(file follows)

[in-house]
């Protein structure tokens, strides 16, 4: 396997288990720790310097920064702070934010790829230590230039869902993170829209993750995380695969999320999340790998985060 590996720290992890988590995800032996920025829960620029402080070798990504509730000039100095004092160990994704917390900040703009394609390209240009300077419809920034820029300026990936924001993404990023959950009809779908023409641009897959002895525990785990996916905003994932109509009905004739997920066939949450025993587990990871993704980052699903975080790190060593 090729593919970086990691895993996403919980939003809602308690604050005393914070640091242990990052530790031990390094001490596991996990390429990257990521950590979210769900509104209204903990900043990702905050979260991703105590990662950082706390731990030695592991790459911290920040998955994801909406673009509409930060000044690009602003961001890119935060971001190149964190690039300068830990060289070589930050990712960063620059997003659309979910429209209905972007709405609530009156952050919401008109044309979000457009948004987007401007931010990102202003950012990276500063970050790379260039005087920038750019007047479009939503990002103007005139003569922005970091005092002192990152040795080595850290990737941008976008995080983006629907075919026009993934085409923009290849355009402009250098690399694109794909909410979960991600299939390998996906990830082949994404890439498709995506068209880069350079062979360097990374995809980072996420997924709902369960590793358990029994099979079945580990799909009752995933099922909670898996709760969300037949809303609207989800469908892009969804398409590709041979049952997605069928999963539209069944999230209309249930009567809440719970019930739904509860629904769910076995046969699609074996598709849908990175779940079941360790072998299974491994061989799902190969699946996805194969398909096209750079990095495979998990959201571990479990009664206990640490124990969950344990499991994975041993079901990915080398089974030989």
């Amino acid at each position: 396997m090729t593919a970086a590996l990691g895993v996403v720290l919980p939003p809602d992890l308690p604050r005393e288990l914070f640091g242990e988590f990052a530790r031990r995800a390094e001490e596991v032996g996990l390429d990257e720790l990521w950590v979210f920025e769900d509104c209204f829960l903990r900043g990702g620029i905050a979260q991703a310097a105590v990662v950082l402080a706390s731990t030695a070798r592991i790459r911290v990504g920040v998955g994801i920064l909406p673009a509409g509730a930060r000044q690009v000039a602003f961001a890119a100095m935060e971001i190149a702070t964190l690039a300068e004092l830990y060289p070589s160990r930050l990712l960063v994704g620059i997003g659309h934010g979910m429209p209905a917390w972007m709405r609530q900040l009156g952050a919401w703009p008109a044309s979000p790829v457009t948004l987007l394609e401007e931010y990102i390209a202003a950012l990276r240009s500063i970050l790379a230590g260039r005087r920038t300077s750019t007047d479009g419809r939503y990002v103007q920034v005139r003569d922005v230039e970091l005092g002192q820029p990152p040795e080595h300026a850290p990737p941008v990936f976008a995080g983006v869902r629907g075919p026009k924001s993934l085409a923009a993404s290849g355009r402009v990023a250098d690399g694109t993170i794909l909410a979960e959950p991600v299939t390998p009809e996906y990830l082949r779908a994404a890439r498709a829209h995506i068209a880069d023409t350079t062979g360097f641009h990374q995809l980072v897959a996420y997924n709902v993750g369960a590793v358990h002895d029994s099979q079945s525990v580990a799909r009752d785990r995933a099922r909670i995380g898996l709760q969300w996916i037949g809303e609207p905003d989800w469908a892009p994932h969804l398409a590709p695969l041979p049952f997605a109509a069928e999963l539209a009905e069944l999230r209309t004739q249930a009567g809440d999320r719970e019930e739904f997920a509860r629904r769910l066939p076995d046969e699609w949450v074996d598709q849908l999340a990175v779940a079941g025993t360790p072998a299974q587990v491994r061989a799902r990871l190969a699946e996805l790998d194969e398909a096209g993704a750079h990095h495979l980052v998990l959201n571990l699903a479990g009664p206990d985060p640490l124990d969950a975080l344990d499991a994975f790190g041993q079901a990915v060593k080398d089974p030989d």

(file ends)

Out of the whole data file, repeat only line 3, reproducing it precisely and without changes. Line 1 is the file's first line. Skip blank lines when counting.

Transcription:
């Amino acid at each position: 396997m090729t593919a970086a590996l990691g895993v996403v720290l919980p939003p809602d992890l308690p604050r005393e288990l914070f640091g242990e988590f990052a530790r031990r995800a390094e001490e596991v032996g996990l390429d990257e720790l990521w950590v979210f920025e769900d509104c209204f829960l903990r900043g990702g620029i905050a979260q991703a310097a105590v990662v950082l402080a706390s731990t030695a070798r592991i790459r911290v990504g920040v998955g994801i920064l909406p673009a509409g509730a930060r000044q690009v000039a602003f961001a890119a100095m935060e971001i190149a702070t964190l690039a300068e004092l830990y060289p070589s160990r930050l990712l960063v994704g620059i997003g659309h934010g979910m429209p209905a917390w972007m709405r609530q900040l009156g952050a919401w703009p008109a044309s979000p790829v457009t948004l987007l394609e401007e931010y990102i390209a202003a950012l990276r240009s500063i970050l790379a230590g260039r005087r920038t300077s750019t007047d479009g419809r939503y990002v103007q920034v005139r003569d922005v230039e970091l005092g002192q820029p990152p040795e080595h300026a850290p990737p941008v990936f976008a995080g983006v869902r629907g075919p026009k924001s993934l085409a923009a993404s290849g355009r402009v990023a250098d690399g694109t993170i794909l909410a979960e959950p991600v299939t390998p009809e996906y990830l082949r779908a994404a890439r498709a829209h995506i068209a880069d023409t350079t062979g360097f641009h990374q995809l980072v897959a996420y997924n709902v993750g369960a590793v358990h002895d029994s099979q079945s525990v580990a799909r009752d785990r995933a099922r909670i995380g898996l709760q969300w996916i037949g809303e609207p905003d989800w469908a892009p994932h969804l398409a590709p695969l041979p049952f997605a109509a069928e999963l539209a009905e069944l999230r209309t004739q249930a009567g809440d999320r719970e019930e739904f997920a509860r629904r769910l066939p076995d046969e699609w949450v074996d598709q849908l999340a990175v779940a079941g025993t360790p072998a299974q587990v491994r061989a799902r990871l190969a699946e996805l790998d194969e398909a096209g993704a750079h990095h495979l980052v998990l959201n571990l699903a479990g009664p206990d985060p640490l124990d969950a975080l344990d499991a994975f790190g041993q079901a990915v060593k080398d089974p030989d």